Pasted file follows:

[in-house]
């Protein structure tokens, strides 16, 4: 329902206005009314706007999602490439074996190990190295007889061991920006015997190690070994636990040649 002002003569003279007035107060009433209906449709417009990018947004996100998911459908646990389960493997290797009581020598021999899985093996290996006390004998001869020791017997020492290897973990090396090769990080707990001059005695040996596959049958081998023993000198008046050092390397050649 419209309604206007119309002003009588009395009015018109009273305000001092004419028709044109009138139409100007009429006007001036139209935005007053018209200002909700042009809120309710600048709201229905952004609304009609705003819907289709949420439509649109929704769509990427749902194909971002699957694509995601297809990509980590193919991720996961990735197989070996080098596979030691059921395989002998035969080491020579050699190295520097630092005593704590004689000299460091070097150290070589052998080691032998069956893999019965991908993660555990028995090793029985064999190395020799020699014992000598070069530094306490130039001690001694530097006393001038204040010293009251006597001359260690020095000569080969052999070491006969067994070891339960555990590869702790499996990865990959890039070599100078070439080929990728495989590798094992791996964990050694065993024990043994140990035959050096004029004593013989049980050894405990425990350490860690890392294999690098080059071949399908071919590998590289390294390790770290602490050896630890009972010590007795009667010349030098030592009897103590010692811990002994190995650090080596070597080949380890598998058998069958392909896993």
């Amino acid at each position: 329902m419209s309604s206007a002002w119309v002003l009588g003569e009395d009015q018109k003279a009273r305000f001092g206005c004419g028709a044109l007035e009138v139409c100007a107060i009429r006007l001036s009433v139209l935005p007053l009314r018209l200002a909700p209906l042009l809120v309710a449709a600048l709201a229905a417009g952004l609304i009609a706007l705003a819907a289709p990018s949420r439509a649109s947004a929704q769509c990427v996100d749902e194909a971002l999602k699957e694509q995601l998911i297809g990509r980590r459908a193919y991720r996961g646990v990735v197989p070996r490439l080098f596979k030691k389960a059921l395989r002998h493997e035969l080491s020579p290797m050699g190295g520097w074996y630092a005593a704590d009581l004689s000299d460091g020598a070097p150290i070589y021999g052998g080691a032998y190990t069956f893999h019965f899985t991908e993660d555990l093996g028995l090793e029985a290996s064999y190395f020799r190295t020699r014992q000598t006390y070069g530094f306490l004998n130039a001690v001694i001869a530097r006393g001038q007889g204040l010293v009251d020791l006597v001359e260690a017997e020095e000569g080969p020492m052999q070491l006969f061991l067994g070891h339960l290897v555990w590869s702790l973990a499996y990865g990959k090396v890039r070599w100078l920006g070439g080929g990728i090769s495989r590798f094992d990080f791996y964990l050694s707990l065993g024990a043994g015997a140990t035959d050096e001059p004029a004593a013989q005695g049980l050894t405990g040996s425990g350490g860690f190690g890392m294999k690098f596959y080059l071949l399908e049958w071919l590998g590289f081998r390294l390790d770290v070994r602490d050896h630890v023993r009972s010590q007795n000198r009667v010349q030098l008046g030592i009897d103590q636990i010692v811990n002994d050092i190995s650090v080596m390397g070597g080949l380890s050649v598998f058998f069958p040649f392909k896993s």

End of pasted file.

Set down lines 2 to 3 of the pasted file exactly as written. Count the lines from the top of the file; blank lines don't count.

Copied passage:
């Protein structure tokens, strides 16, 4: 329902206005009314706007999602490439074996190990190295007889061991920006015997190690070994636990040649 002002003569003279007035107060009433209906449709417009990018947004996100998911459908646990389960493997290797009581020598021999899985093996290996006390004998001869020791017997020492290897973990090396090769990080707990001059005695040996596959049958081998023993000198008046050092390397050649 419209309604206007119309002003009588009395009015018109009273305000001092004419028709044109009138139409100007009429006007001036139209935005007053018209200002909700042009809120309710600048709201229905952004609304009609705003819907289709949420439509649109929704769509990427749902194909971002699957694509995601297809990509980590193919991720996961990735197989070996080098596979030691059921395989002998035969080491020579050699190295520097630092005593704590004689000299460091070097150290070589052998080691032998069956893999019965991908993660555990028995090793029985064999190395020799020699014992000598070069530094306490130039001690001694530097006393001038204040010293009251006597001359260690020095000569080969052999070491006969067994070891339960555990590869702790499996990865990959890039070599100078070439080929990728495989590798094992791996964990050694065993024990043994140990035959050096004029004593013989049980050894405990425990350490860690890392294999690098080059071949399908071919590998590289390294390790770290602490050896630890009972010590007795009667010349030098030592009897103590010692811990002994190995650090080596070597080949380890598998058998069958392909896993």
């Amino acid at each position: 329902m419209s309604s206007a002002w119309v002003l009588g003569e009395d009015q018109k003279a009273r305000f001092g206005c004419g028709a044109l007035e009138v139409c100007a107060i009429r006007l001036s009433v139209l935005p007053l009314r018209l200002a909700p209906l042009l809120v309710a449709a600048l709201a229905a417009g952004l609304i009609a706007l705003a819907a289709p990018s949420r439509a649109s947004a929704q769509c990427v996100d749902e194909a971002l999602k699957e694509q995601l998911i297809g990509r980590r459908a193919y991720r996961g646990v990735v197989p070996r490439l080098f596979k030691k389960a059921l395989r002998h493997e035969l080491s020579p290797m050699g190295g520097w074996y630092a005593a704590d009581l004689s000299d460091g020598a070097p150290i070589y021999g052998g080691a032998y190990t069956f893999h019965f899985t991908e993660d555990l093996g028995l090793e029985a290996s064999y190395f020799r190295t020699r014992q000598t006390y070069g530094f306490l004998n130039a001690v001694i001869a530097r006393g001038q007889g204040l010293v009251d020791l006597v001359e260690a017997e020095e000569g080969p020492m052999q070491l006969f061991l067994g070891h339960l290897v555990w590869s702790l973990a499996y990865g990959k090396v890039r070599w100078l920006g070439g080929g990728i090769s495989r590798f094992d990080f791996y964990l050694s707990l065993g024990a043994g015997a140990t035959d050096e001059p004029a004593a013989q005695g049980l050894t405990g040996s425990g350490g860690f190690g890392m294999k690098f596959y080059l071949l399908e049958w071919l590998g590289f081998r390294l390790d770290v070994r602490d050896h630890v023993r009972s010590q007795n000198r009667v010349q030098l008046g030592i009897d103590q636990i010692v811990n002994d050092i190995s650090v080596m390397g070597g080949l380890s050649v598998f058998f069958p040649f392909k896993s």